“Don’t you wish you were an editor?”

Lavinia Goodell, June 1862

From 1859 until 1865, Lavinia  Goodell’s father was the editor of the anti-slavery newspaper the Principia, and Lavinia worked alongside him in the paper’s offices in lower Manhattan. She started out writing short pieces, then graduated to longer stories, and eventually served as a co-editor. None of her pieces bear her full name. Many are signed with her initials and some with pseudonyms. We have been able to identify approximately fifty of Lavinia’s Principia pieces, and there are no doubt more – perhaps many more – since a letter written by Lavinia’s sister Maria recently came to light in which Maria said, “I don’t feel at all ashamed to have your articles attributed to me.” Lavinia sometimes wrote articles from a male point of view and relished the anonymity. She told her sister, “But then people generally won’t know it’s me, you know, and I think it is a fruitful theme. Young ladies are lectured to quite enough, and it is time the ‘opposition’ got a little.”

In a lengthy piece titled “A Day in the Life of an Editor” that appeared in the June 5, 1862 Principia, Lavinia adopted the persona of  a male editor. Introducing her protagonist as “William Henry Hartley, a man of thirty-five years, and tolerably good looks,” she took her readers along on a frenzied, roller coaster ride of a day at the helm of a busy newsroom. (Read the full story here).

While much of the piece was clearly written tongue in cheek, some elements were almost certainly somewhat autobiographical. Lavinia described Hartley swallowing his breakfast “hastily, in a gloriously absent-minded state” before “bolting for the ferry.” Perhaps Hartley, like the Goodells, lived in Brooklyn and took the ferry to work.

Much of an editor’s time is spent “proofing” copy. In Hartley’s words:

Do you know what “revise” is? Well, it is a proof of the proof, to be looked over, for the purpose of ascertaining whether your corrections have been duly observed. I need not assure you that mine had not: that typo still insisted on calling Senator Crittenden “Slavery Crittenden,” and “womanly,” “manly,” spelling Foote with three o’s, and putting a note in the wrong place; while commas, quotation marks, dashes and exclamation points had bestowed themselves in the most improper places, and the list of “Prices current” was in an appalling condition.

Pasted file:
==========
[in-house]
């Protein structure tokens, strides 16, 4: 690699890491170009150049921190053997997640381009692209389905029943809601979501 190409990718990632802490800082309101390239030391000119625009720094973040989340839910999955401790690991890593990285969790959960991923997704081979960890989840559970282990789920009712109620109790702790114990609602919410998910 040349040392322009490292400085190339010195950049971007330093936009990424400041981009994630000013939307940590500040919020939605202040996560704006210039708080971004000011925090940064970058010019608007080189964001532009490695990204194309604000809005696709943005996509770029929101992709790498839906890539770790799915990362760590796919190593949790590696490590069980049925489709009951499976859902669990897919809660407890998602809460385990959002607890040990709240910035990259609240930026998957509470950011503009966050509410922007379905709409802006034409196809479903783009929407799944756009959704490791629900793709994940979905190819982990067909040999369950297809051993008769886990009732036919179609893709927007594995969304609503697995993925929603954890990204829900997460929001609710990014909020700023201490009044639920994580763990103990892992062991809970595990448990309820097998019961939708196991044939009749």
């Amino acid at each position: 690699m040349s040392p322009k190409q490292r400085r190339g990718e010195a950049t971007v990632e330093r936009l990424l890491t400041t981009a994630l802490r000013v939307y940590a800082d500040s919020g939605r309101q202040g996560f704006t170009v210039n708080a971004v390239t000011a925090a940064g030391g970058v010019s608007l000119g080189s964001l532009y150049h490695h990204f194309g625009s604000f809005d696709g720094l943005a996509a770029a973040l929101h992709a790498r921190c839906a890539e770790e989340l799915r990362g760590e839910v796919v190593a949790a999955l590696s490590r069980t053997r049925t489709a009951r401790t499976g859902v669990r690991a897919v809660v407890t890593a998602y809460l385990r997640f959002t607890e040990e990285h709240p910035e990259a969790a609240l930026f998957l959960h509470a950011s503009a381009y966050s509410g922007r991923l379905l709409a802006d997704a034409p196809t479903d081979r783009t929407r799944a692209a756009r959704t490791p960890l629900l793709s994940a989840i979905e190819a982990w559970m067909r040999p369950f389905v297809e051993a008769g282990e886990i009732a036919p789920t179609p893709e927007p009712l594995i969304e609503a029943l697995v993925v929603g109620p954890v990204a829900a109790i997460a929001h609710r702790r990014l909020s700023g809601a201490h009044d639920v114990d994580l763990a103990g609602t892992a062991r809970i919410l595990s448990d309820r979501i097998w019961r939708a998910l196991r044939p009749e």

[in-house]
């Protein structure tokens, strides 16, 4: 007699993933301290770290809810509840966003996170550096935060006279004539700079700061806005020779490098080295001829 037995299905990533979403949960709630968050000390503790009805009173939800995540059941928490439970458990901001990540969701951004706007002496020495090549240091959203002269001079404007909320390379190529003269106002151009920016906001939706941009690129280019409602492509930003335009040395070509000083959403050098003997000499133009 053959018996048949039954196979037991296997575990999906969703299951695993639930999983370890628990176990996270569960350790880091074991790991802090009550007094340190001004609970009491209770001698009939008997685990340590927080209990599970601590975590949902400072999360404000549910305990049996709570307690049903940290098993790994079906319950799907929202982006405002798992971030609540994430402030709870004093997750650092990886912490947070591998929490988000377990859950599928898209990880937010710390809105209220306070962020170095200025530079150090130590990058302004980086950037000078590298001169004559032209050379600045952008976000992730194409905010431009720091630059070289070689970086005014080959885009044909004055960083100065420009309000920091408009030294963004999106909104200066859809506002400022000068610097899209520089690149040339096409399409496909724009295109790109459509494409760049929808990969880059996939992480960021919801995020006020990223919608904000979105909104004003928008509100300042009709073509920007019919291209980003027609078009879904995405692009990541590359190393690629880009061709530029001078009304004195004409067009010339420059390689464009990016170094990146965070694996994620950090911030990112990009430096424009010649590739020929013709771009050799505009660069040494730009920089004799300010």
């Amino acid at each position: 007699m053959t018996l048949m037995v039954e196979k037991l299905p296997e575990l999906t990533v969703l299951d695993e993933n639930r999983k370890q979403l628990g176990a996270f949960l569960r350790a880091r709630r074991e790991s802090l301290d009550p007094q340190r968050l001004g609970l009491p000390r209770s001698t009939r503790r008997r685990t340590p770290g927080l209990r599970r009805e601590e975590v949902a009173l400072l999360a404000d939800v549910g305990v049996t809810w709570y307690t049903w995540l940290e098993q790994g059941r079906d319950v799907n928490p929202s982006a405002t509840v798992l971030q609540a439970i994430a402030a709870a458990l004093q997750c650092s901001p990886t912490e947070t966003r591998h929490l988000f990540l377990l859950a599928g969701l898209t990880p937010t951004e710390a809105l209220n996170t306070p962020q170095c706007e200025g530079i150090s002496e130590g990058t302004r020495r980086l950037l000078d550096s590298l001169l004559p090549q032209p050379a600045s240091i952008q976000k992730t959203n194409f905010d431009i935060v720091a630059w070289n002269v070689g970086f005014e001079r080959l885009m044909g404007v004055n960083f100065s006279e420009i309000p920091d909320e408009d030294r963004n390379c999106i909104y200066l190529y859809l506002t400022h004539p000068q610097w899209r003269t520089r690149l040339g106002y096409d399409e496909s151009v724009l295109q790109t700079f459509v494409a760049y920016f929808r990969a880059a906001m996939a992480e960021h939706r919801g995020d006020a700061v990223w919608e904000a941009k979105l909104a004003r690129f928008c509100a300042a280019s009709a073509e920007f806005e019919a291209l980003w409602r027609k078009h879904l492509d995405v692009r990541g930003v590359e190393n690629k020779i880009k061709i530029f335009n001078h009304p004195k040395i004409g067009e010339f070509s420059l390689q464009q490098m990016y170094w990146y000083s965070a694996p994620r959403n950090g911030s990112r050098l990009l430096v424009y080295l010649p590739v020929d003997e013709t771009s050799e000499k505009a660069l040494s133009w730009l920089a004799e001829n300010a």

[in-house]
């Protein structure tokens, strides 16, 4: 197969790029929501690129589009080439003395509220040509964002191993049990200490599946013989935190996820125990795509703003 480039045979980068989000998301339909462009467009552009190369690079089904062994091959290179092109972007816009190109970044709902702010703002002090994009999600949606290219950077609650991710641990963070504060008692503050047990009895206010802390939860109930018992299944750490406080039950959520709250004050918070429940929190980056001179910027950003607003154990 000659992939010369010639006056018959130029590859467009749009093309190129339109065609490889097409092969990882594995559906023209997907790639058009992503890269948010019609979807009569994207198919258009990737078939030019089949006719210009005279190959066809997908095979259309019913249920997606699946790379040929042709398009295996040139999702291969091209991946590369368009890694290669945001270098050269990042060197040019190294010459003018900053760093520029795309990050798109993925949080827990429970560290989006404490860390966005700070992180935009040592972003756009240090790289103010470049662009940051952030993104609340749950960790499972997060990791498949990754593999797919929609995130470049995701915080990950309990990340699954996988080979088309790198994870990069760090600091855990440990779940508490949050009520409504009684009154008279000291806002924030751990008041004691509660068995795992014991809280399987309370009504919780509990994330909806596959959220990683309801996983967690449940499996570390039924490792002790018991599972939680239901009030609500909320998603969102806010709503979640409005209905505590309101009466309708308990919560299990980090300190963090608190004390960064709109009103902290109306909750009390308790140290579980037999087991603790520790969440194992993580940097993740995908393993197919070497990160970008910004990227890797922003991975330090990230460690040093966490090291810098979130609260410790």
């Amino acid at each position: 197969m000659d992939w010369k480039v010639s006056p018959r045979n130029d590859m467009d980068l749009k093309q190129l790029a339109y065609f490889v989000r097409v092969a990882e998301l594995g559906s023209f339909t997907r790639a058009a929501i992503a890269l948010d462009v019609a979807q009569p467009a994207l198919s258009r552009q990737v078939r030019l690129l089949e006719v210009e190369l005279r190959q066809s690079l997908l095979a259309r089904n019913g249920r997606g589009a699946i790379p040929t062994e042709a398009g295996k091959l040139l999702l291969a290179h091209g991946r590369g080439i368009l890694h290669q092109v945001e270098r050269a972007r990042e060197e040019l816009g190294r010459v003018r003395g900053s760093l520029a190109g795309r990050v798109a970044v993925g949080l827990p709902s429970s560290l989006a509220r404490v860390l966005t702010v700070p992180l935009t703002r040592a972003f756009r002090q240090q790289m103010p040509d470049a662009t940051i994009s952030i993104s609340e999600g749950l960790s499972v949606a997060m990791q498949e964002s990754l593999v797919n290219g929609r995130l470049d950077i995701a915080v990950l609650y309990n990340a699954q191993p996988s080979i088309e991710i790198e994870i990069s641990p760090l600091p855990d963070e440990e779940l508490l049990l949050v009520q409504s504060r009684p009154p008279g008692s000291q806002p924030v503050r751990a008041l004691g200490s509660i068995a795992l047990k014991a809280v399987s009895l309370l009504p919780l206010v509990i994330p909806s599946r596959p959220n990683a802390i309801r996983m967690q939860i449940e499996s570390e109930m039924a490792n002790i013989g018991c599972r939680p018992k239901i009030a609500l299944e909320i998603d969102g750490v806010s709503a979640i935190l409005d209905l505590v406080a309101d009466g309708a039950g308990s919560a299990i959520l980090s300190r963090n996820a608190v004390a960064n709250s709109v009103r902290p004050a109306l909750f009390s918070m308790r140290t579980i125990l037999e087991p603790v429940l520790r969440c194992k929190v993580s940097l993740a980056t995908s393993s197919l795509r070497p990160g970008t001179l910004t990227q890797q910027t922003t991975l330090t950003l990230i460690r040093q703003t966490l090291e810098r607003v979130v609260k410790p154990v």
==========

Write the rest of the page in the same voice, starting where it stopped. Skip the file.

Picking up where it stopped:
A bit later Hartley opens his mail and discovers a complaint from a regular contributor who “was exceedingly sensitive to such mistakes as you may imagine occasionally crept into his printed articles and I had more than once received letters from him in reference thereunto, written in a state of considerable mental excitement.” Perhaps Hartley’s lament was prompted by Lavinia’s sister complaining that she found several errors in an article she had submitted and  scolding, “I am sorry to see them.  It makes it sound foolish.”

Although the days could sometimes be long and the work frenetic, Lavinia seemed to relish the hectic pace of her job at the paper. She wrote her sister, “It has its sunny and shady sides, like everything else on this revolving sphere; for my part, though, I confess I prefer preparing mental aliment to physical, and like the stir and excitement of city surroundings.”

After numerous distractions and additional re-writes, Lavinia’s alter ego Hartley concluded the account of his day by saying:

Sources consulted: Maria Frost’s letters to Lavinia Goodell (February 20, 1860; November 8, 1862;); Lavinia Goodell’s letters to Maria Frost (April 9, 1860; November 12, 1862; March 18, 1863);  Lavinia Goodell, “A Day in the Life of an Editor,” (published in The Principia June 5, 1862)

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